Tim Beyers is a member of the Motley Fool Rule Breakers stock-picking team and the Motley Fool Supernova Odyssey I mission. He owned shares of Apple, Google (A and C class), Netflix, Time Warner and Walt Disney at the time of publication. Check out Tim's Web home and portfolio holdings, or connect with him on Google+Tumblr, or Twitter, where he goes by @milehighfool. You can also get his insights delivered directly to your RSS reader.

The Motley Fool recommends and owns shares of Apple, Google (A and C shares), Netflix, and Walt Disney. Try any of our Foolish newsletter services free for 30 days. We Fools don't all hold the same opinions, but we all believe that considering a diverse range of insights makes us better investors. The Motley Fool has a disclosure policy.

1 Key Step to Get Rich

Our mission at The Motley Fool is to help the world invest better. Whether that’s helping people overcome their fear of stocks all the way to offering clear and successful guidance on complicated-sounding options trades, we can help.

Feb 1, 2016 at 4:54PM

To be perfectly clear, this is not a get-rich action that my Foolish colleagues and I came up with. But we wouldn't argue with the approach.

A 2015 Business Insider article titled, "11 websites to bookmark if you want to get rich" rated The Motley Fool as the #1 place online to get smarter about investing.

"The Motley Fool aims to build a strong investment community, which it does by providing a variety of resources: the website, books, a newspaper column, a radio [show], and [newsletters]," wrote (the clearly insightful and talented) money reporter Kathleen Elkins. "This site has something for every type of investor, from basic lessons for beginners to investing commentary on mutual funds, stock sectors, and value for the more advanced."

Our mission at The Motley Fool is to help the world invest better, so it's nice to receive that kind of recognition. It lets us know we're doing our job.

Whether that's helping the entirely uninitiated overcome their fear of stocks all the way to offering clear and successful guidance on complicated-sounding options trades, we want to provide our readers with a boost to the next step on their journey to financial independence.

Articles and beyond

As Business Insider wrote, there are a number of resources available from the Fool for investors of all levels and styles.

In addition to the dozens of free articles we publish every day on our website, I want to highlight two must-see spots in your tour of fool.com.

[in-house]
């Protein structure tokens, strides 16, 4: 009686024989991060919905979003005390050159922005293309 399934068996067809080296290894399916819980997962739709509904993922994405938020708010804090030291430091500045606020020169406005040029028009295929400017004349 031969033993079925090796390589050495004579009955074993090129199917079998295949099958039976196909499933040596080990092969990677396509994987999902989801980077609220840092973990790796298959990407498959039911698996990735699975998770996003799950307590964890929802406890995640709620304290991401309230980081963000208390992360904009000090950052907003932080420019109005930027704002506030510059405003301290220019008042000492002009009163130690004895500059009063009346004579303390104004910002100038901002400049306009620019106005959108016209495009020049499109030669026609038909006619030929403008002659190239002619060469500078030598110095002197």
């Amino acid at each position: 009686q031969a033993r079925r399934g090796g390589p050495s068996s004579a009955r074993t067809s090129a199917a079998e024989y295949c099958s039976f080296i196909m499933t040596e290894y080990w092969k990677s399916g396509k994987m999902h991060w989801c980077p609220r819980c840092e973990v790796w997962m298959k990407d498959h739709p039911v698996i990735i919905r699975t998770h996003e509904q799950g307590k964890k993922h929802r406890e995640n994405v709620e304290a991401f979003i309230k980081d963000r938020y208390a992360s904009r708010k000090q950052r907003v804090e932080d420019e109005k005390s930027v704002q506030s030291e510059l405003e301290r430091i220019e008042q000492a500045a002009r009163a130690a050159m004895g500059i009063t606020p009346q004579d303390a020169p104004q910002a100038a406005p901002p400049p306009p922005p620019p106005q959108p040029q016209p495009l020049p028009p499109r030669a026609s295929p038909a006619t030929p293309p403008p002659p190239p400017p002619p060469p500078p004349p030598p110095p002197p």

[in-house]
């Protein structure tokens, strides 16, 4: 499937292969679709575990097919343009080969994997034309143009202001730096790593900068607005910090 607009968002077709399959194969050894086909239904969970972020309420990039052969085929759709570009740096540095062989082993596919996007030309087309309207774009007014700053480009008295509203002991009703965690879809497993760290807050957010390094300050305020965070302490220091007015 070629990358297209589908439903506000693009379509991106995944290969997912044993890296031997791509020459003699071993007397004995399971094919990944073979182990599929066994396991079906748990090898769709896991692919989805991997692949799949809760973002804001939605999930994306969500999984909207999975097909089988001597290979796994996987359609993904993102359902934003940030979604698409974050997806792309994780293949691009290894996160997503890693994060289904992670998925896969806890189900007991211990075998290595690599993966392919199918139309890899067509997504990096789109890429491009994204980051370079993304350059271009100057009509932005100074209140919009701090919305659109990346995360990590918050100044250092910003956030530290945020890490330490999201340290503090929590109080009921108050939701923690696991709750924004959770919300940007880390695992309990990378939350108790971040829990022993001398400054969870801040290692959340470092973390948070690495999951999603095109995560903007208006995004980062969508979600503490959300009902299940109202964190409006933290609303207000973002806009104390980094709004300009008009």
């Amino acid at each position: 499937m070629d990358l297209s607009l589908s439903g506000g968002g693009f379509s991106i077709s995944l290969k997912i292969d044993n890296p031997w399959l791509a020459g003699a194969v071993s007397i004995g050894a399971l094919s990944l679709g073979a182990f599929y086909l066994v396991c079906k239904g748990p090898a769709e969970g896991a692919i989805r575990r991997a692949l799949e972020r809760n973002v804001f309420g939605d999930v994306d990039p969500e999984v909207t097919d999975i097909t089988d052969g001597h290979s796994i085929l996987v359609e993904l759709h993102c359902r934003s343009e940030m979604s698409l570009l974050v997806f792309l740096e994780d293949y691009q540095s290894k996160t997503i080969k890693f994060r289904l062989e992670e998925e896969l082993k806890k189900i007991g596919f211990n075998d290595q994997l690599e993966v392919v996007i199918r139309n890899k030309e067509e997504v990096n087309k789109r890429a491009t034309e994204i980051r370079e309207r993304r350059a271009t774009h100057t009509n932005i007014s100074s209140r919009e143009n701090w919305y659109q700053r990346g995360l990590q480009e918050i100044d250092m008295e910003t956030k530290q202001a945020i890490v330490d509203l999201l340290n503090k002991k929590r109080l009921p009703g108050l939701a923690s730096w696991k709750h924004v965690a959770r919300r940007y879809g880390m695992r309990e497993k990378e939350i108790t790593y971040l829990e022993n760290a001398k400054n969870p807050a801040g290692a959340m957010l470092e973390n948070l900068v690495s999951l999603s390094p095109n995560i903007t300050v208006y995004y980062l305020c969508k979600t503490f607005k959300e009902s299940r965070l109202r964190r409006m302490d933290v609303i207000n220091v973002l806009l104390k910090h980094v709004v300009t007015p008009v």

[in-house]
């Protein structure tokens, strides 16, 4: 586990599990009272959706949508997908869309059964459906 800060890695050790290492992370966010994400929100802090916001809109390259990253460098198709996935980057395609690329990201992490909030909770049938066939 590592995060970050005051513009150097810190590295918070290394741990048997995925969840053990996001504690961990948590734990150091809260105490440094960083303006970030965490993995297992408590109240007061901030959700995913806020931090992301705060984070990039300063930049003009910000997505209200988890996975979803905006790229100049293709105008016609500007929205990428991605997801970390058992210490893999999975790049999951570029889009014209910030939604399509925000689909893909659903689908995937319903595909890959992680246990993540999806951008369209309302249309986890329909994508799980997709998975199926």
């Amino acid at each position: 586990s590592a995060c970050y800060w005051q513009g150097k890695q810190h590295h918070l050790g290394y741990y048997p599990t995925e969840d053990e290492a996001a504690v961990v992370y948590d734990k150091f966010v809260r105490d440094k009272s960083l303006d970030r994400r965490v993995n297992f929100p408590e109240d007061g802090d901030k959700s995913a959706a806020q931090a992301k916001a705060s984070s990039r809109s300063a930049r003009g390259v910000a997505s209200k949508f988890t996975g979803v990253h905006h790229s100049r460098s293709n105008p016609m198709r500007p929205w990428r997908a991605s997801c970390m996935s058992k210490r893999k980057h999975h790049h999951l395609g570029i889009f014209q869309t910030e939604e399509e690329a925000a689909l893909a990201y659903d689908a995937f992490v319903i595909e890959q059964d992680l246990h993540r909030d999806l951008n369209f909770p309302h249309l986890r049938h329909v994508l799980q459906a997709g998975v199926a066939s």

For the beginning investor

Investing can seem like a Big Deal to those who have yet to buy their first stock. Many investment professionals try to infuse the conversation with jargon in order to deter individual investors from tackling it on their own (and to justify their often sky-high fees).

But the individual investor can beat the market. The real secret to investing is that it doesn't take tons of money, endless hours, or super-secret formulas that only experts possess.

That's why we created a best-selling guide that walks investors-to-be through everything they need to know to get started. And because we're so dedicated to our mission, we've made that available for free.

If you're just starting out (or want to help out someone who is), go to www.fool.com/beginners, drop in your email address, and you'll be able to instantly access the quick-read guide ... for free.

For the listener

Whether it's on the stationary exercise bike or during my daily commute, I spend a lot of time going nowhere. But I've found a way to make that time benefit me.

The Motley Fool offers five podcasts that I refer to as "binge-worthy financial information."

Motley Fool Money features a team of our analysts discussing the week's top business and investing stories, interviews, and an inside look at the stocks on our radar. It's also featured on several dozen radio stations across the country.

The hosts of Motley Fool Answers challenge the conventional wisdom on life's biggest financial issues to reveal what you really need to know to make smart money moves.

David Gardner, co-founder of The Motley Fool, is among the most respected and trusted sources on investing. And he's the host of Rule Breaker Investing, in which he shares his insights into today's most innovative and disruptive companies ... and how to profit from them.

Market Foolery is our daily look at stocks in the news, as well as the top business and investing stories.

And Industry Focus offers a deeper dive into a specific industry and the stories making headlines. Healthcare, technology, energy, consumer goods, and other industries take turns in the spotlight.

They're all informative, entertaining, and eminently listenable ... and I don't say that simply because the hosts all sit within a Nerf-gun shot of my desk. Rule Breaker Investing and Answers contain timeless advice, so you might want to go back to the beginning with those. The other three take their cues from the market, so you'll want to listen to the most recent first. All are available at www.fool.com/podcasts.

But wait, there's more

The book and the podcasts – both free ... both awesome – also come with an ongoing benefit. If you download the book, or if you enter your email address in the magical box at the podcasts page, you'll get ongoing market coverage sent straight to your inbox.

Investor Insights is valuable and enjoyable coverage of everything from macroeconomic events to investing strategies to our analyst's travels around the world to find the next big thing. Also free.

Get the book. Listen to a podcast. Sign up for Investor Insights. I'm not saying that any of those things will make you rich ... but Business Insider seems to think so.


Compare Brokers